Segmental construction: it's something Bilfinger & Berger really, really believes in. As contractor for a 21m high elevated freeway snaking 55km south-east from Bangkok, the German firm is putting that belief to the test on an extraordinary scale. The project is a symphony in segments.
Units are up to a monstrous 27.6m, or six lanes wide - bigger than any previously cast. Approach-road segments are two or sometimes three lanes wide. There are also square box-section portal segments that make up beams supporting the freeway's 16 approach/exit ramps and two toll plaza areas. These are segments to hold up segments.
Asia's largest precast yard, which was set up to make the units, covers 650,000m2. It employs 2,000 workers to bend steel, assemble reinforcement frames, pour concrete and move, store and deliver the match-cast segments.
The segments are erected dry, without epoxy glue, and are held together purely by pre-stress. To erect them the contractor has assembled 14 segment erection trusses.
Big under-slung trusses support the main highway units as they are erected. Overhead trusses, from which segments are hung via cables until they are stressed, are used to lift the approach lanes. Bilfinger & Berger has also brought in an exotic under-slung/overhead truss. It slides along underneath the road but pivots 90degrees to erect the portal frames.
A lifting gantry has been mobilised for hauling the big steel frame trusses up and into position. 'Heavy construction cranes are ruled out,' explains Bilfinger & Berger construction manager Eckehard Stosch, 'because for virtually the whole length of the project we have to work within the narrow central reservation of the highway'.
The baht 30bn (£0.51bn) expressway is being built in the existing transport corridor out of Bangkok towards Bang Na and Bang Pakong. Client Express Transit Authority used its close relationship with the Department of Highways, the owner of the alignment, to gain easy right of way in a country where European-style compulsory purchase does not exist. Access can be fraught.
However, the department stipulated that neither temporary nor permanent works should disrupt traffic on the existing, and significant, route. Nor should it oppressively overshadow the lower road.
A consortium of Bilfinger & Berger, German company Dyckerhoff & Widmann and one of Thailand's two big contracting firms, Charn Karnchang, won the turnkey contract in June 1995. Design was subcontracted to US firm Jean Muller International. Dyckerhoff & Widmann had wanted to build a structure using precast U-beams. However, the group selected the segmental solution, with deck elements elevated to between 19m and 21m and supported by central columns 16-18m high.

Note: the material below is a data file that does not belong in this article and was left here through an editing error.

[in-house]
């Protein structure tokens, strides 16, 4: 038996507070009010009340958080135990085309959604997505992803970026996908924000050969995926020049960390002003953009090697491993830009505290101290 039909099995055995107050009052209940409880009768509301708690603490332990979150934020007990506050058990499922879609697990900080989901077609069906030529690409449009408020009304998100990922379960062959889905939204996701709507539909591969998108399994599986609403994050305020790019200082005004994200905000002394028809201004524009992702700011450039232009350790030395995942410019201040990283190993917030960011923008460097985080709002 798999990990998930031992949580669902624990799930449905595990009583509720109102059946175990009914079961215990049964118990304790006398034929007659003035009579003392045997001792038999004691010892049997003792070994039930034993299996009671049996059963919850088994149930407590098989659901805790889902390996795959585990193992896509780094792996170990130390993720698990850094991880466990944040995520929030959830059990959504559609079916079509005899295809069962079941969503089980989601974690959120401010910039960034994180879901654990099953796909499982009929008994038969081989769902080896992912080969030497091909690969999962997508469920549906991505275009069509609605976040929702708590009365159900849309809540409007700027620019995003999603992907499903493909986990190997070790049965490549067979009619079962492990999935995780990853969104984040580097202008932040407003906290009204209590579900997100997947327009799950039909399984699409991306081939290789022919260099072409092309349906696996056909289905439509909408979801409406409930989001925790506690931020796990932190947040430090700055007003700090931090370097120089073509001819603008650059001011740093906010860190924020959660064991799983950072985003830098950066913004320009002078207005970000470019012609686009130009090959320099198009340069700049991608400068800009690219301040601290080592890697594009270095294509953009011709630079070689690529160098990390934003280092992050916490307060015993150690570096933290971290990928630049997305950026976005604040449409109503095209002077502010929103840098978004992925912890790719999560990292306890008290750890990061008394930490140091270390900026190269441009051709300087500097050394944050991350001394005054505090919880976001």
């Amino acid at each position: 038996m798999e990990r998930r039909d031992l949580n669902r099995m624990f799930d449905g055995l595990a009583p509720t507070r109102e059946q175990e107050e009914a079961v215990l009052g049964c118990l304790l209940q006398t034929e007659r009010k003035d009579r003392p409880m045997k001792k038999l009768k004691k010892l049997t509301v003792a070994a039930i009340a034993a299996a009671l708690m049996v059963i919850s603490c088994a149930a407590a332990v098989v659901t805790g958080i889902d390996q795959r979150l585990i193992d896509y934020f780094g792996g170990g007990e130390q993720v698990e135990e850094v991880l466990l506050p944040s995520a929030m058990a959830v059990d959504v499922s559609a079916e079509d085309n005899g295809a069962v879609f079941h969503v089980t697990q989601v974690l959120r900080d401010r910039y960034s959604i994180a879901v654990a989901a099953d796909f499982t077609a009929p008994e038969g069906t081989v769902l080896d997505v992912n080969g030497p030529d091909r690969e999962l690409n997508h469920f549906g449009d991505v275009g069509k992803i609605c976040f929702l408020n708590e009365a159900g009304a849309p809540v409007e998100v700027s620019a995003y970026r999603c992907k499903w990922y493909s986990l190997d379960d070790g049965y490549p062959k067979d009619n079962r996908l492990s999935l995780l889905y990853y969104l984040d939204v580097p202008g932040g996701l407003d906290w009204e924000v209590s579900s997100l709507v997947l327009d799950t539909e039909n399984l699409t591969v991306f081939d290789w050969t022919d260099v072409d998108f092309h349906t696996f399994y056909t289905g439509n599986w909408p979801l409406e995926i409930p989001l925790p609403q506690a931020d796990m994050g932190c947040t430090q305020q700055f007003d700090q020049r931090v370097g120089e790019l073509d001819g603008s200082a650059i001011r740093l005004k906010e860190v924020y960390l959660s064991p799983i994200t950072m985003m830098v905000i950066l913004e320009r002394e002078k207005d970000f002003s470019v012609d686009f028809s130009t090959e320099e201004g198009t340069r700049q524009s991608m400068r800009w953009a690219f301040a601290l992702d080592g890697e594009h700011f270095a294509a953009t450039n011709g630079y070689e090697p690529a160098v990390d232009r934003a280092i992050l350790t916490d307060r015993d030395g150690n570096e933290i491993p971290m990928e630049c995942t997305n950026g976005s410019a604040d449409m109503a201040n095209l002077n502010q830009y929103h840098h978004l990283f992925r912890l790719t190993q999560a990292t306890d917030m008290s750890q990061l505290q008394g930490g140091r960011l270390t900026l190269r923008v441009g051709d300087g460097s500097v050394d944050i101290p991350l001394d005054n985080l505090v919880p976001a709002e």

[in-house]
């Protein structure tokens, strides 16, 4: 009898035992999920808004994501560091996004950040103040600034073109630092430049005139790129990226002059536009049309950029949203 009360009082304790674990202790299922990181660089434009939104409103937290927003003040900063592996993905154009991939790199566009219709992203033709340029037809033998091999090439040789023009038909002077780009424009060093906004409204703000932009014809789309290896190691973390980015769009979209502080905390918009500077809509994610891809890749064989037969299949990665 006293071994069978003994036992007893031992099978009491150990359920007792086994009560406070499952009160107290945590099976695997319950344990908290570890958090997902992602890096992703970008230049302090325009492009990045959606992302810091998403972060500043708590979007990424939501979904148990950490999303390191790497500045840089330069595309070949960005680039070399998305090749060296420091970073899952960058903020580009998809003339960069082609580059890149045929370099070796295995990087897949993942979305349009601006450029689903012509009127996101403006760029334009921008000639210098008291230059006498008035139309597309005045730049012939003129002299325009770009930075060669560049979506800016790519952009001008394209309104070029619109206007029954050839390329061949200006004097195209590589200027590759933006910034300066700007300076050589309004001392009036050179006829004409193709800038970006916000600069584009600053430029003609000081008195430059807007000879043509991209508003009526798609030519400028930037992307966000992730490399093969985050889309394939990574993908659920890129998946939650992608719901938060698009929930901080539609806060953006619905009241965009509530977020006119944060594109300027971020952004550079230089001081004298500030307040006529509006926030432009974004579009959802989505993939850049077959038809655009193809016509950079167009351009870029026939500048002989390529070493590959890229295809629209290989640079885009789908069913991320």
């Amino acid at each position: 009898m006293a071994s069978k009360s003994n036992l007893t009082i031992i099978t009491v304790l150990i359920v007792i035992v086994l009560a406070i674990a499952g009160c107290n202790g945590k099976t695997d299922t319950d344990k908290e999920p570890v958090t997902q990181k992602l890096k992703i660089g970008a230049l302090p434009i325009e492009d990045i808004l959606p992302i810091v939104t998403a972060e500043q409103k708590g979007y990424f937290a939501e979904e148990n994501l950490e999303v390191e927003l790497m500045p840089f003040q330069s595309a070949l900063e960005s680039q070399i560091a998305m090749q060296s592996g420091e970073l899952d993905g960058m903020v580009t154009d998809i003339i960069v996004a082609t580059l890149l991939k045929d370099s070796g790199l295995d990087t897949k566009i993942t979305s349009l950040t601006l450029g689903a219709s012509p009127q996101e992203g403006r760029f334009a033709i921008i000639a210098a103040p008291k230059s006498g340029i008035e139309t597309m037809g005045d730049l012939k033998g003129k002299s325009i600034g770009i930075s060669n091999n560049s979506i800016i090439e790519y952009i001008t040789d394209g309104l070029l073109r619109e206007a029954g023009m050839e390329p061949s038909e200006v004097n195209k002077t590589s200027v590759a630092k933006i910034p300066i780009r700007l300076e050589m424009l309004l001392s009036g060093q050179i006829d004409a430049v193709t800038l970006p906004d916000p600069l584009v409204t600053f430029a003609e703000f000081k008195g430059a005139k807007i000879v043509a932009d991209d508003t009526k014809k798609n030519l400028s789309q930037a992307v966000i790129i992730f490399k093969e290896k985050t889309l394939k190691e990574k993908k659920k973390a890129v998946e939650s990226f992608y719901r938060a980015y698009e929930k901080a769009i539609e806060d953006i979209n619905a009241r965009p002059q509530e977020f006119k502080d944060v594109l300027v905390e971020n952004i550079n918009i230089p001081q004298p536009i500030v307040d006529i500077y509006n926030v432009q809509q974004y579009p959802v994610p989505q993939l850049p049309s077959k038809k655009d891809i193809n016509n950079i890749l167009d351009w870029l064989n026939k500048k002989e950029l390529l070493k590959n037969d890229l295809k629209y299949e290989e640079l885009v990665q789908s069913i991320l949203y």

Segments allow most of the work to take place above ground, says Stosch. Gantries can jump from pier to pier by self propulsion and form a complete span 'which you can be walking on two days later', he says. While traffic continues to flow at ground level, segments for further spans can be delivered along completed deck sections. Asphalting can be carried out and a slipformed parapet installed.
Deck is carried by a pair of arms that branch from the top of each pier. An under-slung truss was used to support and stress together the giant segments without over-loading the arms. The truss sits in the V between the arms, loading the column directly. For lightness and elegance piers also have an inverted V at the bottom. Special steel formwork was developed for casting them.
'The formwork weighs about 100t and it takes 110m3 of concrete to fill,' says Stosch. There are 16 sets manufactured to B&B design in Thailand. Schwing pumps fill the forms in a three stage pour.
Piers rise from longitudinal pile caps supported on between 14 and 16 precast spun concrete tube piles, up to 40m long and 800mm diameter. Ground is marine clay and sand. Work has been tightly confined within the central reservation.
'The problem is not only traffic disruption but severe differential settlement in this flood plain,' says Stosch. Any piled structure starts to stand proud after a period and this would cause road bumps.
A factory has been set up by the consortium for delivery of the tubes which come in 12m lengths. Two or three must be welded for each pile.
'This job is about factory production and quantities,' says Stosch. 'One baht on the price can make a big difference.'
The project has gone well so far. The first 25km is open and collecting tolls. In line with its turn-key contract B&B must hand over in eight phases. 'We are doing 18-20 spans of 42-43m per week,' says Stosch.
Sadly the collapse of the Thai baht in 1997 has hammered finances. Despite being able to buy in Thailand the project still requires large-scale imports. 'We will lose,' says Stosch calmly, 'but you must ask headquarters how much'.